Two seasons ago, the Catholic University rugby team made it all the way to the round of 16 in the NCAA Division I tournament—one of the smallest schools to ever get so far. But this year, Catholic won’t even field a side. Officially, anyway.

Oh, the players are still around, and they’re still practicing three days a week and playing on weekends, same as ever. A band of Catholic University students sporting Catholic University colors even matched up against the Penn Quakers in Philadelphia on Saturday, in fact, in what the kids refer to as the beginning of their spring season. To the higher powers at Catholic, however, that game didn’t happen, because the team doesn’t exist. It’s been excommunicated.

The student ruggers now find themselves caught in the middle of a scrum between Cynthia Mauris, Catholic’s director of campus programs, and Tom Walsh, the coach and founder of the school’s rugby program. Mauris, an alum of the Northeast D.C. college, has been working at the school 19 years, and her job lets her control most of the extracurricular activities available to Catholic students; Walsh is the patron saint of Catholic University rugby. A lawyer by trade, he began molding the club in his spare time in the mid-’80s, and after retiring from a staff position on Capitol Hill, Walsh made rugby his full-time job, albeit an unpaid one.

Current and former players contend that Mauris never embraced the rugby team, which had a reputation around campus as a wild and crazy bunch. And as the squad improved over the years and its popularity among the tightknit student body (approximately 2,500) increased, Mauris did a poor job of hiding her distaste, they say. She began openly campaigning for Walsh’s removal in 1996, after a barroom brawl at Kitty O’Shea’s Irish Pub, a brawl magnet on 12th Street NE, not far from campus. Walsh was at the bar when the fight broke out, and Catholic rugby players were allegedly among the punch throwers. A member of the school’s swim team was beaten badly in the melee. Because it happened off campus, the incident didn’t fall under Mauris’ jurisdiction, but

she got involved anyway, according to the players.

“Cynthia Mauris called me in the office once and told me, ‘You guys aren’t a sport—you’re a fraternity,’” says Vinnie Giordano, a star on Catholic’s 1997 squad who now lives in Chicago. “I was at the bar when all this happened, and I know that Tom had absolutely nothing to do with it, and [Mauris] knows that. But he’s a single guy who’s devoted basically his whole life to the rugby team and its players, a real ‘man’s man’ kind of guy, and she doesn’t understand him, and she’s got it in for him. That’s a shame, because there’s nothing he wouldn’t do for his players, and he knows the game more than anybody I’ve ever met. But she doesn’t care about the good side. She just figured that if she got rid of Tom Walsh, the team would just go away.”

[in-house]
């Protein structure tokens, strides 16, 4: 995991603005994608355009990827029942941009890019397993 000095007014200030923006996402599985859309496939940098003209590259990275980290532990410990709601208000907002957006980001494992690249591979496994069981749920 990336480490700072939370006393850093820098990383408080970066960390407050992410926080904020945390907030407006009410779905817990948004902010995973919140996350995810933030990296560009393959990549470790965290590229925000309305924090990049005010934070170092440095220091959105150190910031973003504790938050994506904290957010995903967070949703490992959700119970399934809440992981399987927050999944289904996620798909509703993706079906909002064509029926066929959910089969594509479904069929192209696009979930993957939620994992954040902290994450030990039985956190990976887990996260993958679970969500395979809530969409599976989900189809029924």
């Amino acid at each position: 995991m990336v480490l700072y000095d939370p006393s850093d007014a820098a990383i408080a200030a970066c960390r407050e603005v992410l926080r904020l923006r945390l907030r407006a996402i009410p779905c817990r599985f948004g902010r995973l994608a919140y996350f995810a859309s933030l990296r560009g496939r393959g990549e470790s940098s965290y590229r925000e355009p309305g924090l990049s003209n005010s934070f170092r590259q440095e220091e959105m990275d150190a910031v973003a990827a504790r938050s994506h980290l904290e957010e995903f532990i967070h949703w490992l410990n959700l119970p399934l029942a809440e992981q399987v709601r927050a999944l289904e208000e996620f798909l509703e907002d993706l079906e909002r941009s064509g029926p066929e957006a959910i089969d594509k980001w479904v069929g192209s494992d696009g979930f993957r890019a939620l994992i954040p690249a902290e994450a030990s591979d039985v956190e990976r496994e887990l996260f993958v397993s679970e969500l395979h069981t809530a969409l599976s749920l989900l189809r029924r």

As things turned out, getting rid of Walsh wasn’t going to be so simple. Mauris couldn’t technically fire Walsh, because the rugby coach was an unsalaried volunteer and not subject to firing. Like tears on a crucifix, however, a new rule miraculously appeared in the Catholic student handbook last year that gave the administration the power to pick coaches of club sports.

Walsh knew that he was the focus of the new policy, but rather than walking away from the program he had built and playing the sacrificial lamb, he played by the rules—sort of. He let an assistant be listed as the rugby team’s head coach, but continued running the show. “The school took a punitive action against the rugby team and portrayed it as a general action,” says Walsh. “If Cynthia Mauris has got something against me, she should say what it is and not take it out on the players to get at me.”

Not to be outdone, Mauris decided to basically throw out the rule book before this school year. She called players to her office and told them that either they disassociated themselves from Walsh or she would kill the only Division I athletic program the university had. When Mauris declined to spell out to them why Walsh should be fired, they told her they would stand by their man.